Tax and Regulate

False TV ads from opponents of Prop 1 in Michigan were pulled from TV stations in lead-up to election

Opponents of marijuana legalization often rely on misleading arguments and fear tactics in their attempts to diminish support for sensible marijuana policy reform. In the run-up to the election for Proposal 1, the adult-use legalization initiative that recently passed in Michigan, the prohibitionist group Healthy and Productive Michigan went even further by publishing television ads with demonstrably false claims.

In their first TV ad, opponents claimed that Prop 1 would allow marijuana products with “unlimited potency.” The text of the initiative, however, plainly stated that the regulator would be required to impose a limit on the amount of THC in edible products.

When the YES on 1 campaign reached out to broadcast TV stations to inform them of this demonstrable falsehood, two stations, WWMT and WPBN, agreed to stop airing the ad. In total, the Prop 1 opposition campaign spent nearly $350,000 on broadcast television ads. The TV stations that pulled the ad accounted for about a third of the opposition’s broadcast TV budget.

“I pointed out that Proposal 1 required that the regulator, the Michigan department of licensing and regulatory affairs, set a maximum potency level for edibles per Section 8 of the initiative,” said Matthew Schweich, MPP’s deputy director who ran the Michigan campaign. “I felt it was necessary to prevent Healthy and Productive Michigan from misleading voters through the use of demonstrably false claims.”

In Healthy and Productive Michigan’s replacement ad, the group falsely claimed that marijuana tax revenue in Colorado has not benefited Denver schools or students. Public documents published by the city’s government disproves this allegation.

Fortunately, voters in Michigan didn’t buy the lies and propaganda peddled by opponents of Prop 1. The measure passed with a substantial margin, 56% to 44%.

“It is somewhat uncommon for TV stations to pull political ads, and this is the first time I’ve seen it happen on the six marijuana reform initiatives I’ve been involved in over the past four years,” Schweich added. “It is representative of the dishonest campaign that prohibitionists ran in Michigan.”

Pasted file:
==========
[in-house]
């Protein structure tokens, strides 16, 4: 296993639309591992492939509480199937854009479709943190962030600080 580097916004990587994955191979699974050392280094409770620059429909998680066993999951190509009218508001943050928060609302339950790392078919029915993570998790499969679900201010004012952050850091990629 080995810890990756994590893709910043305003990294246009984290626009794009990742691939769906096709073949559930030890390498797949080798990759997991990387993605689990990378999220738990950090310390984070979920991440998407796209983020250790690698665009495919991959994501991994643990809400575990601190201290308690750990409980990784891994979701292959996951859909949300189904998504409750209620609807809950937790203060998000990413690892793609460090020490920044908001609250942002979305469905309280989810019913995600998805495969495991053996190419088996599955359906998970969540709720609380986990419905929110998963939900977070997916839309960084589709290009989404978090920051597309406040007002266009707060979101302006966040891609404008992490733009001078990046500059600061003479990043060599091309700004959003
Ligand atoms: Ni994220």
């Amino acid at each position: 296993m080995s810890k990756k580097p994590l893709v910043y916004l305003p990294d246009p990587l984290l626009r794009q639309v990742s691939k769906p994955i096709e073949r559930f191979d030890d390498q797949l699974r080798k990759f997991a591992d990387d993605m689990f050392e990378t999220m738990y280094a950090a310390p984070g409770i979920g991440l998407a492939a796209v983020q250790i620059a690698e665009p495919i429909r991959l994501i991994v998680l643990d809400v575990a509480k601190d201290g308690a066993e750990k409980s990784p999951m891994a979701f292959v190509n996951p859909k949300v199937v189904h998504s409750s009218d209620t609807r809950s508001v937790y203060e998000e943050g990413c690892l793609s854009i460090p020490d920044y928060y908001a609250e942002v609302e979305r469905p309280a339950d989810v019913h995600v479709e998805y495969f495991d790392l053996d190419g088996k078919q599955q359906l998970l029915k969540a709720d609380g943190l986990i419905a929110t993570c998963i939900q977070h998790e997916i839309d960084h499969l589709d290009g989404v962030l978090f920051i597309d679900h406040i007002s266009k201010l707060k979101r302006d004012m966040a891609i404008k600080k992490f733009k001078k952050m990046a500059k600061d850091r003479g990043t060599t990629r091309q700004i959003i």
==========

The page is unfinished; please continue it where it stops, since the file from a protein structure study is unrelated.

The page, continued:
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Medical Marijuana

Changes to Michigan’s Medical Marijuana Law

Last year, the Michigan Legislature passed a series of bills tweaking Michigan’s voter-approved medical marijuana law, and most of those changes took effect yesterday. MI Map_OutlineAmong other things, the law now defines and requires a “bona fide physician-patient relationship” — which includes an in-person evaluation — between a patient and recommending physician. Also, newly issued registry ID cards will be valid for two years instead of only one. A requirement that patients transporting marijuana by vehicle keep it in a case in the trunk took effect in January.

Here’s our handout with full summaries of these new laws. More information, including new forms anyone applying for or renewing a registry ID card will need to use, is available at the Michigan Department of Licensing and Regulatory Affairs website.

One change that we hope will take effect soon is state and locally recognized dispensaries. State Rep. Mike Callton (R-Nashville) and 16 other representatives are sponsoring HB 4271, which would allow cities and towns to choose whether or not to recognize and regulate dispensaries. If you are a Michigan resident, please ask your legislators to give patients more options for access by voting “yes” on HB 4271.

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